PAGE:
On applications of space-time modelling with 14C age calibration


Open access On Applications of Space–Time Modelling with Open-Source 14C Age Calibration, by T. Rowan McLaughlin J Archaeol Method Theory (2018).

Abstract (emphasis mine):

In archaeology, the meta-analysis of scientific dating information plays an ever-increasing role. A common thread among many recent studies contributing to this has been the development of bespoke software for summarizing and synthesizing data, identifying significant patterns therein. These are reviewed in this paper, which also contains open-source scripts for calibrating radiocarbon dates and modelling them in space and time, using the R computer language and GRASS GIS. The case studies that undertake new analysis

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Demographic research of Neolithic, Chalcolithic, and Bronze Age Europe


I mentioned in the Indo-European demic diffusion model the need to assess absolute and relative population growth – as well as other demographic changes – to interpret genomic data from the different European regions studied.

One article I referred to was Demographic traces of technological innovation, social change and mobility: from 1 to 8 million Europeans (6000–2000 BCE), by Johannes Müller.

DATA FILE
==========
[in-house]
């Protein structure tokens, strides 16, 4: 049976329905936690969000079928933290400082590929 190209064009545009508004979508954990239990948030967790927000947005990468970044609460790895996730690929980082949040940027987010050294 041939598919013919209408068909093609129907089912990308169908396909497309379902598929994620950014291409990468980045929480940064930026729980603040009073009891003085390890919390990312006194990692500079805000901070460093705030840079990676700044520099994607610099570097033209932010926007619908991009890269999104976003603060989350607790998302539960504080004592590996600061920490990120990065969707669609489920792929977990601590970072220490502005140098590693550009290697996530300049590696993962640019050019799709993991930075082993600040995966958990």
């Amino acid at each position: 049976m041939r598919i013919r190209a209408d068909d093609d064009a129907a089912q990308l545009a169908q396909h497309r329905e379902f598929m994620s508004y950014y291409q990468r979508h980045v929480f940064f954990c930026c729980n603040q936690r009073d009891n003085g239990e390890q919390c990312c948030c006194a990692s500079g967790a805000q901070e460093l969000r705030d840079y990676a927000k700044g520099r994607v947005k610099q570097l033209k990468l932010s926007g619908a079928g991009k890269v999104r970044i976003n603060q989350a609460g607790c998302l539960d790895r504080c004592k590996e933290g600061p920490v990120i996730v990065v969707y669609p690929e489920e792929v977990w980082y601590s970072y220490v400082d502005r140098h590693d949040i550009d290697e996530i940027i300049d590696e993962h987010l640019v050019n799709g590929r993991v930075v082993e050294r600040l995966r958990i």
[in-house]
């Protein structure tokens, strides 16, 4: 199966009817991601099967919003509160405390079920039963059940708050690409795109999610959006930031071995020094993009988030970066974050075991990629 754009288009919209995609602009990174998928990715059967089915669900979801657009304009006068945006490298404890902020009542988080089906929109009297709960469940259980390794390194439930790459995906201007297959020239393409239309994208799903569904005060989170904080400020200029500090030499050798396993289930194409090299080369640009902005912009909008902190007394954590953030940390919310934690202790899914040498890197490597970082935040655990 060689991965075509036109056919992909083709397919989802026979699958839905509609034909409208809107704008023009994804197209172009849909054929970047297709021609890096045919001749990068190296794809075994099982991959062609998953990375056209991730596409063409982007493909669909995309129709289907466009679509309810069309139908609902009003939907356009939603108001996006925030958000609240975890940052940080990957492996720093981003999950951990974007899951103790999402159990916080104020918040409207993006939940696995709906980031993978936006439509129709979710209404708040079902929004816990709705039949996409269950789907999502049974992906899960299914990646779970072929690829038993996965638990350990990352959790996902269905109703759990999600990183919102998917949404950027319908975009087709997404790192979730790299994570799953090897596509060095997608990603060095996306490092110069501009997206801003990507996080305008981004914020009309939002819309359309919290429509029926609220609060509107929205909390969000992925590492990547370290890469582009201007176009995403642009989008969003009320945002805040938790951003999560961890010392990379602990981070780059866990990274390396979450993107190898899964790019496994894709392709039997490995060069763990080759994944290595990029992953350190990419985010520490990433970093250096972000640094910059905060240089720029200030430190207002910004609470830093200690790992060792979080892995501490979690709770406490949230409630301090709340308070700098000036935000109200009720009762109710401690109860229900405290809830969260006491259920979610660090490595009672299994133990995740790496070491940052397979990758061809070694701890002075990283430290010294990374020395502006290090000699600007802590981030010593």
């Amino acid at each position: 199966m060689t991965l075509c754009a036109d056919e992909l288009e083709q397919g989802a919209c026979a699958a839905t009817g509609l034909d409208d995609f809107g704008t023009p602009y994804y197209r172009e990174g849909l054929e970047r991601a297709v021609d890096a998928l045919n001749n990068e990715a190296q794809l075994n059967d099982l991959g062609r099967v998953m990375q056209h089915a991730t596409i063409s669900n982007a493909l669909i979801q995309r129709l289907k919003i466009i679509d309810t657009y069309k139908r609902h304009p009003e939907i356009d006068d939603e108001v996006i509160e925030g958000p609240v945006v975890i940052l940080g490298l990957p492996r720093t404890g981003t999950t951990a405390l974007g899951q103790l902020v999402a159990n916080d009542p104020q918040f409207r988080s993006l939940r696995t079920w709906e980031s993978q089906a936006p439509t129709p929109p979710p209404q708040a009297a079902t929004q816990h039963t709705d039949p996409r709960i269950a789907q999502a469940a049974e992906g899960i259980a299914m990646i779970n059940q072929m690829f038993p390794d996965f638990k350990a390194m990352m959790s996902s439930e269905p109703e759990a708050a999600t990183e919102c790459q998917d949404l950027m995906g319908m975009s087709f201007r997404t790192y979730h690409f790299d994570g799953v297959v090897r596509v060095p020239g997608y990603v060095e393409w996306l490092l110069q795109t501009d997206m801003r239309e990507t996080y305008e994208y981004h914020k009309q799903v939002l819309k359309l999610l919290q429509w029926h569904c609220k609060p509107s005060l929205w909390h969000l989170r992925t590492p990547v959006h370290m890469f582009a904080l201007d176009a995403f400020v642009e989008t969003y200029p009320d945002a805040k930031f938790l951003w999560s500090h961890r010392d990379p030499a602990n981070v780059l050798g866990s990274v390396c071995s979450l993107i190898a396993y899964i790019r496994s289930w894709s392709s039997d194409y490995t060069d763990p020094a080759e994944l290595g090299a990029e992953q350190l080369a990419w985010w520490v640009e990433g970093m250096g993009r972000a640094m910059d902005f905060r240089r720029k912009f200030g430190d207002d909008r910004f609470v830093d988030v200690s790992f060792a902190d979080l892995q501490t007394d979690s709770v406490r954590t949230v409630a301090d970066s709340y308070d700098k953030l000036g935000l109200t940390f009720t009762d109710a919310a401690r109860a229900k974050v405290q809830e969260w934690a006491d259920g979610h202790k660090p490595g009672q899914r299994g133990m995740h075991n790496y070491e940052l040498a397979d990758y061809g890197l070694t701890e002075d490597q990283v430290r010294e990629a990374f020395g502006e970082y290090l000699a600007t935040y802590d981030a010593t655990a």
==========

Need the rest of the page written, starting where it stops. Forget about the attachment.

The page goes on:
Excerpts (emphasis mine):

  • The neolithization of Northern and Northwestern Europe (probably with new forms of slash-and-burn agriculture; Feeser et al. 2012; Schier 2009) was also one of the causes for the population increase observed.
  • The introduction of
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Recent archaeological finds near Indo-European and Uralic homelands


The latest publication of Documenta Praehistorica, vol. 44 (2017) is a delight for anyone interested in Indo-European and Uralic studies, whether from a linguistic, archaeological, anthropological, or genetic point of view. Articles are freely downloadable from the website.

The following is a selection of articles I deem more interesting, but almost all are.

On the Corded Ware culture

Do 14C dates always turn into an absolute chronology? The case of the Middle Neolithic in western Lesser Poland, by Marek Novak:

In the late 5th, 4th, and early 3rd millennia BC, different archaeological units are visible in western Lesser

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